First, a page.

Across town, the Rab Climbing Works International Festival (CWIF) is the only UK international bouldering competition where amateur and professional climbers have the opportunity to compete side by side. A huge event on the bouldering calendar, expect big crowds, big talent and big moves when this event returns to Climbing Works on 10 and 11 March. For those unable to attend, the semi-finals and finals will be streamed live online.

The annual Sheffield Adventure Film Festival (ShAFF), presented in association with the British Mountaineering Council (BMC), also returns to the Showroom Cinema from 9 to 11 March. It brings the wild outdoors into the heart of the city for three days of jaw-dropping spectacle and heart-stopping adventure.

Expect a packed programme of carefully curated films from the world’s best outdoor filmmakers. Featuring top athletes, awe-inspiring locations and the whole spectrum of outdoor sports, there’ll be films on running, climbing, biking, skiing, surfing, kayaking and everything in between. Tickets and the full programme will be released on Friday 26 January.

As a warm-up to the main event, look out for the Best of ShAFF taking place at the Showroom on Tuesday 30 January and featuring a selection of the best films from the 2017 festival, as voted for by the People’s Choice Award. For tickets visit the Showroom’s website,

Matt Heason, director of Sheffield Adventure Film Festival said: “If you are into the outdoors or are just starting to discover its benefits, never has there been a better time to live in Sheffield.

“In the past two years, the city has gained new run routes and mountain biking trails, and a dedicated festival showcasing the people and places that make Sheffield more than worthy of the title of ‘The Outdoor City’.

“Now in its 13th year, Sheffield Adventure Film Festival has become a headline event of The Outdoor City Weekender and each year brings a selection of incredible adventure, adrenaline and documentary films from around the world to the big screen.”

Fringe events to take place as part of The Outdoor City Weekender will be announced in the coming weeks and are set to include runs, cycling events, family fun and much more.

Headline event organisers will be releasing further details and ticket information over the coming weeks.

For more information on the Weekender, visit the website at

 Notes to editors

  • Sheffield is uniquely placed as a city with the outdoors on its doorstep. It’s the only major city with a national park in its boundary (over a third of the city sits within the Peak District), it’s the spiritual home of UK climbing with many of the world’s best talent based here, the mountain bike scene is in rude health, and run routes funded by Sport England navigate through its wealth of green spaces.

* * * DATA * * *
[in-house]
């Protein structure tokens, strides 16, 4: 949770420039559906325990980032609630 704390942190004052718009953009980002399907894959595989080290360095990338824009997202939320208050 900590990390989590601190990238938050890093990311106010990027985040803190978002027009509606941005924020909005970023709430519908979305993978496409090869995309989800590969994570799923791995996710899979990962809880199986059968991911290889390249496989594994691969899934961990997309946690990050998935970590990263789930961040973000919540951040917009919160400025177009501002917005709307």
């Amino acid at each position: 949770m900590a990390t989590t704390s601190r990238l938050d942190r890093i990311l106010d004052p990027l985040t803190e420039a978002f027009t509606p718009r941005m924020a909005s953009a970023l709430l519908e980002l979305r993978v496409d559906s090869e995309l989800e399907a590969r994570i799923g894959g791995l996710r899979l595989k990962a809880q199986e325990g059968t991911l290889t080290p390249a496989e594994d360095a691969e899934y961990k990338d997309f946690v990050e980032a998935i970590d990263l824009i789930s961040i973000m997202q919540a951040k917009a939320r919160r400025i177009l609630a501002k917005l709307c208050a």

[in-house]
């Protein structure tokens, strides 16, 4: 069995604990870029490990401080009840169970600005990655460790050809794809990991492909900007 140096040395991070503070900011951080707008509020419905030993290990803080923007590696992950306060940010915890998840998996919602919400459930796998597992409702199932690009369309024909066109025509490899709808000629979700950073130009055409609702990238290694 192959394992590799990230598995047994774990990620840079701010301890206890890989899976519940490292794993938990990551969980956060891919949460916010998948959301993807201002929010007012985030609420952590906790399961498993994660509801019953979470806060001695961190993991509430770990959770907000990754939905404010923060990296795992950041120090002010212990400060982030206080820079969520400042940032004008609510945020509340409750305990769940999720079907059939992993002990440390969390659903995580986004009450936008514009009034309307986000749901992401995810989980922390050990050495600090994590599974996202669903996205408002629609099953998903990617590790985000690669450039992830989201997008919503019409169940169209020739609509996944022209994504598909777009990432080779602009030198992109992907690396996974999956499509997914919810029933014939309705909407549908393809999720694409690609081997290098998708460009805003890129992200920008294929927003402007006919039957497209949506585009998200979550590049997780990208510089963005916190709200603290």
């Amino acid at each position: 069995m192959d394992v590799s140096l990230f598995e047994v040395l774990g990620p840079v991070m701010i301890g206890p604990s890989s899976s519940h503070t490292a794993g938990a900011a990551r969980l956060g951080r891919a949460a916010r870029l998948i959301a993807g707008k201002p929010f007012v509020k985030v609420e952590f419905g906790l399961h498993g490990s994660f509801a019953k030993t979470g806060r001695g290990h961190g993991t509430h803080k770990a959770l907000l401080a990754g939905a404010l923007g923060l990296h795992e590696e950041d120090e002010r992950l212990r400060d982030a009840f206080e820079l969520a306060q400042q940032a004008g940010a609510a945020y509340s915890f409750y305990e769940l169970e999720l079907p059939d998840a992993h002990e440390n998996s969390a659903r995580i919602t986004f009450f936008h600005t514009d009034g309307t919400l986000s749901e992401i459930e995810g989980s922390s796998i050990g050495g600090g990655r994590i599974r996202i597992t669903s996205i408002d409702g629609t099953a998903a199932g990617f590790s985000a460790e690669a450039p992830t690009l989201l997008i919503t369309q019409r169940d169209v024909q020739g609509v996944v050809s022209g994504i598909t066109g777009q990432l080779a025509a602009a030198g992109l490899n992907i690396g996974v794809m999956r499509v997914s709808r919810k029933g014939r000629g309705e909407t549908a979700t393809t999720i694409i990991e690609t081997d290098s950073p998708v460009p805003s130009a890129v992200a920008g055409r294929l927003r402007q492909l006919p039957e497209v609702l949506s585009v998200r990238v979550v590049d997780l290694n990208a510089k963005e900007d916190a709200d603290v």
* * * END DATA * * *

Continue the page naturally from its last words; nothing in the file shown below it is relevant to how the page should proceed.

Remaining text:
• Sheffield and its close neighbours house the full breadth of different-sized businesses that contribute to the UK outdoor economy, from Go Outdoors, Rab, Lowe Alpine, Buffalo Systems, Beta Climbing Designs and Moon Climbing to innovative small businesses like Cotic Bikes, Airdrop Bikes and Beastmaker.
  • The Outdoor City website offers an opportunity to learn more about the most stunning views, world class climbs, tracks and trails that Sheffield can offer. Written and produced by Sheffield walkers, runners, climbers, cyclists and mountain bikers, this website captures the very latest goings-on from those who love the outdoors for those who love the outdoors. Packed full of trails, routes, guide information, signposts to travel and hospitality information plus recommendations from people in-the-know, The Outdoor City website is for the enjoyment of anyone planning a city break with a twist, indulging a passion for the outdoors or even taking their first steps into the adventure playground on their doorstep.
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 Alex Megos at Rab CWIF 2017

Howard Street Dual

Magnificent 7


Building a Stronger Britain Together

25 Jan

The next round of the Building a Stronger Britain Together (BSBT) programme is now open.

The programme supports groups who work to create more resilient communities, stand up to extremism in all its forms and offer vulnerable individuals a positive alternative, regardless of race, faith, sexuality, age and gender. Grants up to £50,000 are available.

Grants are available across the country; locally they will be processed by South Yorkshire’s Community Foundation. An information event for Sheffield groups is being held in the Town Hall on Friday 26th January at 11am. If you’d like to come, contact Andrew Male on or 07884252150 to book a place.

Guidance and link to the application form here . The deadline is 5pm on 16th February 2018


Walking for Purpose update

24 Jan

Walking for purpose.png

To view the full newsletter please click on the link below:

W4P Newsletter 1 Jan 2018